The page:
Hence, the requirements pursuant to the quantitative method and PII are generally considered a minimum and higher capital requirements may be imposed if under the qualitative methods the regulatory authority considers the risks to be higher.
ESMA final recommendations set out details of the conditions under which a delegation of functions by the AIFM is possible. The final recommendations do not substantially divert from the consultation paper. In particular with respect to the delegation of portfolio management and risk management functions it is clarified that such delegation is generally only possible to another, externally-appointed AIFM authorized under the AIFMD, an investment firm authorized under MiFID to perform portfolio management, a credit institution authorized under Directive 2006/48/EC having the authorization to perform portfolio management under MiFID or management companies under the UCITS Directive. Moreover, it is clarified that a delegation cannot have as effect that the AIFM is only a letter-box entity. This would be the case if (i) the AIFM is no longer able to supervise the delegated tasks effectively and to manage the risks associated with the delegation or (ii) when the AIFM no longer has the power to take decisions in key areas that fall under the responsibility of the senior management or to perform senior management functions.
In case of a delegation of portfolio management or risk management conferred on third-country undertakings, still a number of conditions would have to be satisfied in order for such a delegation to take place. In particular, also the ESMA final report suggests the existence of a written agreement between the competent authorities of the home Member State of the AIFM or ESMA and the supervisory authorities of the undertaking to which delegation is conferred. The written agreement should cover such areas as on-site inspections, exchange of information and the existence of sufficiently dissuasive enforcement actions (for details see Box 68). Where the delegation concerns portfolio management or risk management, the third country undertaking should be deemed to satisfy the requirements under Article 20(1)(c) when it is authorized or registered for the purpose of asset management based on local criteria and is effectively supervised by an independent authority.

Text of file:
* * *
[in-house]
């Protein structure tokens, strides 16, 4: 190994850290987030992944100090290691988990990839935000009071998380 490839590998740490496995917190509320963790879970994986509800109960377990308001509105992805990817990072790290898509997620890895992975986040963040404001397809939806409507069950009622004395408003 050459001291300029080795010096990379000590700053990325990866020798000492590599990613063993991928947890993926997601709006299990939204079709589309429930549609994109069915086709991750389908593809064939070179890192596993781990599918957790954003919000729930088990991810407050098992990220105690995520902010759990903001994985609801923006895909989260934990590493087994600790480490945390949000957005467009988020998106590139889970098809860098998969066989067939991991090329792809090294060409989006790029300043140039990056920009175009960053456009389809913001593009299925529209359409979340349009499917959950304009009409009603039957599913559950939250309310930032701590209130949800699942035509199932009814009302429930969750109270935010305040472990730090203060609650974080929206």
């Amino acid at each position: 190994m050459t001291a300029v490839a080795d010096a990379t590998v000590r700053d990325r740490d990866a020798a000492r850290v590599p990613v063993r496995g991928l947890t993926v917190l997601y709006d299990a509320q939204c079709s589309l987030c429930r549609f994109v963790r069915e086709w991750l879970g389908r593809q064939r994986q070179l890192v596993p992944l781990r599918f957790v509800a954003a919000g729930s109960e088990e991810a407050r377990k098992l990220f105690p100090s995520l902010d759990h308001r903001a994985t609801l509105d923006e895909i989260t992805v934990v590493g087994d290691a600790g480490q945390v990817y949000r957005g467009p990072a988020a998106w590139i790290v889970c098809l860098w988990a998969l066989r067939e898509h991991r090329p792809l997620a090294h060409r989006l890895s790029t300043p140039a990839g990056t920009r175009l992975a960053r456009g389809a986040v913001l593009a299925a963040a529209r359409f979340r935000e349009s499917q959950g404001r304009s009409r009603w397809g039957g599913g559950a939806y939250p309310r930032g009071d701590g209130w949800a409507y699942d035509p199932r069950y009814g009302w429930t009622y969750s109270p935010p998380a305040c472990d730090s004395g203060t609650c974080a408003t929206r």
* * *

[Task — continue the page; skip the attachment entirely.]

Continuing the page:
ESMA no longer explicitly requires that the local criteria must be equivalent to those established under EU legislation.
ESMA's final recommendations regarding risk management to be put in place by the AIFM do not include any substantial changes to the proposal of the implementing measures of this summer. Risk management requirements include in particular heavy due diligence requirements, identification of potential risk exposures and risk limits and management policies dealing with such risks and finally a separation of risk management functions or independent performance of risk management activities. In particular such separation of risk management functions may be difficult to achieve in practice.
The AIFM-D differentiates between custody functions relating to financial instruments which can be held in custody and transfer of ownership functions regarding other assets (including financial instruments which cannot be held in custody). Both in the Consultation Papers and the final recommendation ESMA states that financial instruments which are directly registered with the issuer itself or its agent (e.g. a registrar or a transfer agent) in the name of the AIF should not be financial instruments which can be held in custody unless they can be physically delivered to the depositary or held in an account directly or indirectly in the name of the depositary. It remains to be seen whether this means that unlisted shares acquired by the AIF could be considered as financial instruments for such purposes. In the explanatory text ESMA clarifies that investments in privately held companies and interests in partnerships are not financial instruments which can be held in custody. This aspect should be given further attention as the requirements for the depositary go further in case the AIF is considered to hold financial instruments which can be held in custody.